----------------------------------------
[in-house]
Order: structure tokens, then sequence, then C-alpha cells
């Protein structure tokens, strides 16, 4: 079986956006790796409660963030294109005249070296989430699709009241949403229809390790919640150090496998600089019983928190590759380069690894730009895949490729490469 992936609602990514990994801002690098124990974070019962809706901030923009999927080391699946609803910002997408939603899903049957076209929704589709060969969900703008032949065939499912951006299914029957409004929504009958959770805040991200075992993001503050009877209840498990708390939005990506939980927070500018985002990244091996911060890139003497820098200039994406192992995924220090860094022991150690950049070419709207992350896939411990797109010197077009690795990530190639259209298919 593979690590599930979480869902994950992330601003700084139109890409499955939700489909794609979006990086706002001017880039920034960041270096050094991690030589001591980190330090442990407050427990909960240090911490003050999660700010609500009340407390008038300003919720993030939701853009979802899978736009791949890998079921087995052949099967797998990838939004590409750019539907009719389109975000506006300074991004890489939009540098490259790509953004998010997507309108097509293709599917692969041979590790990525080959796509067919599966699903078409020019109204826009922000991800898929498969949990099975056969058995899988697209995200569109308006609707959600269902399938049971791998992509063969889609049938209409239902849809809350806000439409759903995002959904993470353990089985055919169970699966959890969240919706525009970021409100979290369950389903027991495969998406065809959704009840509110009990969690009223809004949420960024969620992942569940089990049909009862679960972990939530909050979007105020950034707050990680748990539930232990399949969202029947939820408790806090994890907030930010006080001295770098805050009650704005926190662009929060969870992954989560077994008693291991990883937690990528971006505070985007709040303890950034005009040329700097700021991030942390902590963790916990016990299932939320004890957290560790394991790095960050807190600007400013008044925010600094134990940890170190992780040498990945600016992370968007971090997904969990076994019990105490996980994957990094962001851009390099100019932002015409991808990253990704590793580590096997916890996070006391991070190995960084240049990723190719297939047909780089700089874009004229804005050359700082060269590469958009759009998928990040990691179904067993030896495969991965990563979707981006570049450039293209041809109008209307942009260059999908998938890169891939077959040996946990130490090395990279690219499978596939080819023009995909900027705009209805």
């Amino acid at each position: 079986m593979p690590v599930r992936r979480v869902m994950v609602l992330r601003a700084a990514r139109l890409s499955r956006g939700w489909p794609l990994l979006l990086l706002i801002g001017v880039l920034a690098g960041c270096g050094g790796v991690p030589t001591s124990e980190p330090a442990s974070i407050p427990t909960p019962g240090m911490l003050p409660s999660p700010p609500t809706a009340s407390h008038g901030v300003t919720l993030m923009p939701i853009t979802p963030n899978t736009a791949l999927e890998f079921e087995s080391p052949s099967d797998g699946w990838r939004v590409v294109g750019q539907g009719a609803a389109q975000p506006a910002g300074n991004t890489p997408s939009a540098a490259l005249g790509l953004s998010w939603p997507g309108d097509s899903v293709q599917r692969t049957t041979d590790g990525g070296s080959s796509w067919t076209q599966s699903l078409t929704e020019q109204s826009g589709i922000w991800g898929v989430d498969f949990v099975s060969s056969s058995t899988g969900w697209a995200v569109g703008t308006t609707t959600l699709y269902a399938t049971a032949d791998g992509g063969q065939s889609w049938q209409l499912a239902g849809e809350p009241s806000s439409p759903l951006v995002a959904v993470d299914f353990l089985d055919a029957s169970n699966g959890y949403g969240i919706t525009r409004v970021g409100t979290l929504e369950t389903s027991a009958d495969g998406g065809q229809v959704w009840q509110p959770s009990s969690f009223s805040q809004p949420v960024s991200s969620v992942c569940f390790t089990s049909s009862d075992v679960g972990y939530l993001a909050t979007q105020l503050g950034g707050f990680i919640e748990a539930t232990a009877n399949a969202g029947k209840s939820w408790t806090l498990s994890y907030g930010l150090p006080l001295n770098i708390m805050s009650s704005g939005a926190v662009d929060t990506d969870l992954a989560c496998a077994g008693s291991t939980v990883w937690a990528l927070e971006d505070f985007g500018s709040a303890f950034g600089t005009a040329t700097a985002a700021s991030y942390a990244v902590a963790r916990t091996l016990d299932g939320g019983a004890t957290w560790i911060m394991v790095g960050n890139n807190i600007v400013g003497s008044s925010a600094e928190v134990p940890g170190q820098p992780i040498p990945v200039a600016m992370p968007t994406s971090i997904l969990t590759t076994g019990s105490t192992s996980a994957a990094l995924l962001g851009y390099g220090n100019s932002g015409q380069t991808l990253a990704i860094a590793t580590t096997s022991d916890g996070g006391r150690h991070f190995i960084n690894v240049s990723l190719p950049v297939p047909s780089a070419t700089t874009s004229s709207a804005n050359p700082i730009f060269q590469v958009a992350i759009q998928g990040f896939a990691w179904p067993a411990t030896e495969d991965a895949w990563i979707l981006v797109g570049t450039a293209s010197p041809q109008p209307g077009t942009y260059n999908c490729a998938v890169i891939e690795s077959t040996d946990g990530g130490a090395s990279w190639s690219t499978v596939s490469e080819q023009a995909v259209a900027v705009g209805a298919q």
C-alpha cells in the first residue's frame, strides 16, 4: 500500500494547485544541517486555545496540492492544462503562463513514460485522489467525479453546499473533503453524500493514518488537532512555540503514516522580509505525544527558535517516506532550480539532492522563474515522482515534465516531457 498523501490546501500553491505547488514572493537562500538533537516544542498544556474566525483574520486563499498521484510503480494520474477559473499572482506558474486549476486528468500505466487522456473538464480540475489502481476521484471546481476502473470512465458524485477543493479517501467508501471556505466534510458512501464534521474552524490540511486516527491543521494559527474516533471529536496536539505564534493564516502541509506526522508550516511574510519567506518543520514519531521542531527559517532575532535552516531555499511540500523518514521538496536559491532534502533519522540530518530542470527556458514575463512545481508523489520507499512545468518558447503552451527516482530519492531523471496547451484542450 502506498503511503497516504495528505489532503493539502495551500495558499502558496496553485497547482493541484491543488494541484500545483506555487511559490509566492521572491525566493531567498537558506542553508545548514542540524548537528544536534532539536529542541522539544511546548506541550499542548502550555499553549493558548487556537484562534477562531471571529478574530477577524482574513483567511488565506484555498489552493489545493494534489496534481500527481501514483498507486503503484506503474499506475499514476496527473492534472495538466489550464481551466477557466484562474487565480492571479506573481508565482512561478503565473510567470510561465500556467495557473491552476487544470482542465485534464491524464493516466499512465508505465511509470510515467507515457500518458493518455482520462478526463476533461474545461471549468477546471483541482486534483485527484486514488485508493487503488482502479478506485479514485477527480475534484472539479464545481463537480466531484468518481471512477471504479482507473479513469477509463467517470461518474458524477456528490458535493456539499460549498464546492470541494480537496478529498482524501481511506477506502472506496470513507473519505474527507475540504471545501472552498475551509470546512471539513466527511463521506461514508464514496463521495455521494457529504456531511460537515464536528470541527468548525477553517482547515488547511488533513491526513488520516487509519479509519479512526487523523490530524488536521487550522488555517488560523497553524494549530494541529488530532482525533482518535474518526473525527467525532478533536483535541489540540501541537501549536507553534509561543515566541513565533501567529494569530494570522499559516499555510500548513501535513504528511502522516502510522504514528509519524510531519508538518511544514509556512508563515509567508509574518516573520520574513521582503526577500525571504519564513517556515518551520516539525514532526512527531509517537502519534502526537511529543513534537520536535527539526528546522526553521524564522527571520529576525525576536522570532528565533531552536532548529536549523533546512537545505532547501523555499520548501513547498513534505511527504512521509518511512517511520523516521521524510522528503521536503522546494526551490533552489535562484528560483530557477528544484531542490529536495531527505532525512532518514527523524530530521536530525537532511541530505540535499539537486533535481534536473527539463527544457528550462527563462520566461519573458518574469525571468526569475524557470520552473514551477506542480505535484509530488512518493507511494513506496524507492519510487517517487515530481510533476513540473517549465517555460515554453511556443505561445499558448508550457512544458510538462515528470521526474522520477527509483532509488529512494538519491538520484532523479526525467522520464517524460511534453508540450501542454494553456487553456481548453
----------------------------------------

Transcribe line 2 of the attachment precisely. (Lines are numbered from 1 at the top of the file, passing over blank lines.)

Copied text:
Order: structure tokens, then sequence, then C-alpha cells